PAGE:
Effects of Reduced Mucus Oxygen Concentration in Airway Pseudomonas Infections of Cystic Fibrosis Patients

J Clin Invest. 2002 Feb;109(3):317-25. doi: 10.1172/JCI13870.

Abstract

Current theories of CF pathogenesis predict different predisposing "local environmental" conditions and sites of bacterial infection within CF airways. Here we show that, in CF patients with established lung disease, Pseudomonas aeruginosa was located within hypoxic mucopurulent masses in airway lumens. In vitro studies revealed that CF-specific increases in epithelial O(2) consumption, linked to increased airway surface liquid (ASL) volume absorption and mucus stasis, generated steep hypoxic gradients within thickened mucus on CF epithelial surfaces prior to infection. Motile P. aeruginosa deposited on CF airway surfaces penetrated into hypoxic mucus zones and responded to this environment with increased alginate production. With P. aeruginosa growth in oxygen restricted environments, local hypoxia was exacerbated and frank anaerobiosis, as detected in vivo, resulted. These studies indicate that novel therapies for CF include removal of hypoxic mucus plaques and antibiotics effective against P. aeruginosa adapted to anaerobic environments.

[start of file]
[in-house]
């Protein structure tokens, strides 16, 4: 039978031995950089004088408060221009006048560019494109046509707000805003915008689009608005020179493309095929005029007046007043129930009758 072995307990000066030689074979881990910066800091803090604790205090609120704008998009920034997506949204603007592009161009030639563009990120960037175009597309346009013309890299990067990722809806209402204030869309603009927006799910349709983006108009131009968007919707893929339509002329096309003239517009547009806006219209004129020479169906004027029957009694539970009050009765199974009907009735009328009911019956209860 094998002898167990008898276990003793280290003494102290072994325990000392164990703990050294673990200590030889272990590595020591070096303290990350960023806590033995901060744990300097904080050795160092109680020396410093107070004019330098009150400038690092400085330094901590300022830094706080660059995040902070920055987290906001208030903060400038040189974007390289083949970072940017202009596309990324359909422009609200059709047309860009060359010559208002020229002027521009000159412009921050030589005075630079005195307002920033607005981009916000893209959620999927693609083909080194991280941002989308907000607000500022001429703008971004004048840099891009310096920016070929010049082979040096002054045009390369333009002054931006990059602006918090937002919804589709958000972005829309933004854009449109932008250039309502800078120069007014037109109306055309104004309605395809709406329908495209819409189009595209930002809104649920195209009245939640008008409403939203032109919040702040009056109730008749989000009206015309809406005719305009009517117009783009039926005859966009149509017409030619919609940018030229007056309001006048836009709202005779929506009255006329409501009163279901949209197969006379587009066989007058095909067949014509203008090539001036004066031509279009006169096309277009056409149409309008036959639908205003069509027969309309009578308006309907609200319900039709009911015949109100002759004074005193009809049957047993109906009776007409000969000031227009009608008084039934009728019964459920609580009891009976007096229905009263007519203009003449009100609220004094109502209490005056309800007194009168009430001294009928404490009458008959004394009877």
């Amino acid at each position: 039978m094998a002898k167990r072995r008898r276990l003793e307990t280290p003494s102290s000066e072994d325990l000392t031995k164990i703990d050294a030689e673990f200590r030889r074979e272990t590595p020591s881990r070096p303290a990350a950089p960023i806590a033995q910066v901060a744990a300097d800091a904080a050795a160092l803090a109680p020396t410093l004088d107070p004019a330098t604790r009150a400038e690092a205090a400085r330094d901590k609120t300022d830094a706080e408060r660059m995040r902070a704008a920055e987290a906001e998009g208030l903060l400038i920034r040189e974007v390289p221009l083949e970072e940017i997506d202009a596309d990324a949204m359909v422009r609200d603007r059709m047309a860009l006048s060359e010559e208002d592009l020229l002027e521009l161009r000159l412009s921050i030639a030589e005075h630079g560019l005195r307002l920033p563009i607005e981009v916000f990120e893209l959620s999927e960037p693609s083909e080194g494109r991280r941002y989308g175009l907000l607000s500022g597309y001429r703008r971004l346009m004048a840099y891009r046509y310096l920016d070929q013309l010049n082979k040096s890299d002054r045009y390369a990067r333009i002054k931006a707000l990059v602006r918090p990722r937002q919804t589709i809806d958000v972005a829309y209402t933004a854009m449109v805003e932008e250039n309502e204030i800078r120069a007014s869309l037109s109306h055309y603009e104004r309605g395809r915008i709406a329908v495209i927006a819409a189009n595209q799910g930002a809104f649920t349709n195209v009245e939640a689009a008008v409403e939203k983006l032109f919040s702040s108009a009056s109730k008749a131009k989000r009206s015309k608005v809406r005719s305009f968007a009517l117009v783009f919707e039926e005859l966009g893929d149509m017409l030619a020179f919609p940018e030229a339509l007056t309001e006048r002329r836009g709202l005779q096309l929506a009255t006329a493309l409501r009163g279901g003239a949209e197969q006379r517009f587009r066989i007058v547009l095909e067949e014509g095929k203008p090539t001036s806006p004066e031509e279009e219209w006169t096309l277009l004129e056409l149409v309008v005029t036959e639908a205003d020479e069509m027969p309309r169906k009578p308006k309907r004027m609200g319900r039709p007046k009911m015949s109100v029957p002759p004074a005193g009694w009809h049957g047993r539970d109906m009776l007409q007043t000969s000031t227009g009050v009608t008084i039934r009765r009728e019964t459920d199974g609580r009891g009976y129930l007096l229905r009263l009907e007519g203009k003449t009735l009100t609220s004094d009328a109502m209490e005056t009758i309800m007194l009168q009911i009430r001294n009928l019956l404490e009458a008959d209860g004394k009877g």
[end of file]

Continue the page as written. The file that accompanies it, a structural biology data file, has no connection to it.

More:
Publication types

  • Research Support, Non-U.S. Gov't

MeSH terms

  • Adult
  • Aerobiosis
  • Anaerobiosis
  • Cystic Fibrosis / complications*
  • Cystic Fibrosis / metabolism*
  • Cystic Fibrosis / microbiology
  • Female
  • Humans
  • Hypoxia / metabolism
  • Hypoxia / microbiology
  • Male
  • Microscopy, Electron, Scanning
  • Models, Biological
  • Mucus / metabolism*
  • Mucus / microbiology
  • Oxygen / metabolism*
  • Pseudomonas Infections / complications*
  • Pseudomonas Infections / metabolism*
  • Pseudomonas Infections / microbiology
  • Pseudomonas aeruginosa / growth & development
  • Pseudomonas aeruginosa / pathogenicity
  • Respiratory Tract Diseases / complications*
  • Respiratory Tract Diseases / metabolism*
  • Respiratory Tract Diseases / microbiology

Substances

  • Oxygen